The most important thing you want for your storage unit: a strong, dependable lock. Moishe’s has the other things you need: 24/7 security, cameras, guards, access gates, and fences. Moishe’s Self-Storage facilities have many lines of defense set up to protect your belongings, but it’s important to get the best lock you can afford. Select a self-storage lock that will ensure your possessions will be safeguarded against potential thieves who make it into the facility (which is unlikely).
Most important things to remember when choosing a self-storage unit lock:
- Large secure, or hidden, metal lock ring
- Accessibly by key (not a combination)
- Anti-drill plate
- A good warranty
Three locks to AVOID at all costs
1. Traditional Padlocks
Also known as cylinder locks, padlocks work via a pin inside a cylinder that moves with a key. This may be the traditional type when you think “lock.” They are simple to use and only require a key, which makes them attractive to many users. They can, however, be easily picked by burglars and can also be re-keyed without removing or breaking the lock. You can also get “bump keys” easily enough and for those reasons. There’s also a lot of space for a bolt-cutter to squeeze in to cut the lock. Unless you get an expensive version, most of these padlocks don’t have an anit-drill plate. (We don’t recommend this option for a storage unit.)
2. Keyless padlocks
Eliminating the use of keys, these locks can be opened with a number combination preset by the manufacturer or set by the user. These locks are great for those who tend to misplace or lose keys and for those who want to give unit access to others.
The disadvantages of these locks, however, include forgetting the combination or having others guess the code. One quick search on Google offers a variety of instructional videos with how “How to crack your Master Lock combo in 3 easy steps.” Also, they can be easily cut with tools like bolt cutters. (We don’t recommend this option for a storage unit.)
3. Cylinder locks
You’ll need special permission from the storage company to install one of these locks. Sometimes, however, the unit offers these as an option for your unit. Bolt cutters will not be useful against this type of lock. A thief could try to pick this lock, or simply hit to attempt to destroy it. (We don’t recommend this option for a storage unit.)
Three locks to BUY for your storage unit
1. Shrouded Locks
These may very well be considered the best locks on the market. The “shroud” or “shackle cover” hides most of the lock ring, so there is no place for a traditional bolt cutter to latch on, therefore it can’t be cut. This one uses a key, not a combination, for access. This one also has an anti-drill plate, which prevents a drill from biting into the metal of the lock — it will only catch on the plate and spin there, unable to break through it to the lock itself. The plates are made of a metal that is usually stronger than typical drill bits. (This is our highest recommendation for a storage unit lock — click image to access on Amazon.)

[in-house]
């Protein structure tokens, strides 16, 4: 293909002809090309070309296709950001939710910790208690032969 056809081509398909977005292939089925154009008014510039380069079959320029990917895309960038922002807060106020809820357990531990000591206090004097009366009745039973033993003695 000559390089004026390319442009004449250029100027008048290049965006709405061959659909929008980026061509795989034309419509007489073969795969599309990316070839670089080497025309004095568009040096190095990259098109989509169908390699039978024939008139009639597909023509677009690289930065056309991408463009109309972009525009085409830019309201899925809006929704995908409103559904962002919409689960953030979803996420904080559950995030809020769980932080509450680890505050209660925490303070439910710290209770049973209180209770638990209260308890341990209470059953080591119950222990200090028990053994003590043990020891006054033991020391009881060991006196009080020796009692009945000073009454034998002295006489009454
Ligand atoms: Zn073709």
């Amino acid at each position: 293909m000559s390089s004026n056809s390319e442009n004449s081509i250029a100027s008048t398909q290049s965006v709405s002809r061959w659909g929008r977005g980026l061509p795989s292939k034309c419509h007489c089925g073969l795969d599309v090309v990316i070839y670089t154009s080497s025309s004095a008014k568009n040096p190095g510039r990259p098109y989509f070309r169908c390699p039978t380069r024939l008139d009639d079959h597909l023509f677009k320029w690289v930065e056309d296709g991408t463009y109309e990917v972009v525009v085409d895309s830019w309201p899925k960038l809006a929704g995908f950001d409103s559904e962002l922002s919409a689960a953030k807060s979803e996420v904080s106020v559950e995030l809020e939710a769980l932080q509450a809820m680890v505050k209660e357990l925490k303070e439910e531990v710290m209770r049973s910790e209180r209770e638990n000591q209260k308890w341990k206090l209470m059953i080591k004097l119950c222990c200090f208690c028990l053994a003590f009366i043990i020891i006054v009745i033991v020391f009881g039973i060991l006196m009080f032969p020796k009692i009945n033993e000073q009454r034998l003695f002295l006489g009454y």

2. Hidden padlock
These locks have a hard outer metal coating that protects from drills. The hidden metal latch is behind the outside steel coating, so bolt cutters cannot access it. This particular one uses a key, which we highly recommend. This is a go-to when searching for a storage unit lock.
3. Disc Locks
These lock types were specifically designed for storage units and are the ones that are first in your search list when you type “storage unit locks.” A burglar can’t remove these with a bolt cutter because the “U” part of the lock can’t be easily reached. Hammers cannot break open the lock either. For a thief to get through disc locks, they would have to invest quite a bit of time and resources, which means they will likely move on to a unit with a less secure lock. Both a key or a combination are good options, but we recommend the lock option.
What you can do if your items are stolen
Before stowing your possessions, photograph each item individually and make a list of all the objects (and serial numbers if possible). This way you can recover the items if lost or stolen. Consider purchasing insurance before you stow if your items are very valuable to you. Many insurance companies offer insurance (like renters) that covers your possessions in a unit if they break, are lost, are damaged, or stolen.
A word of caution
Make sure you aren’t storing anything that the storage facility doesn’t condone. If you store chemicals or flammables, which are against most storage contracts, this could void your rental agreement and could render you liable if they were to cause a fire. Look over the insurance policy carefully to see what’s covered.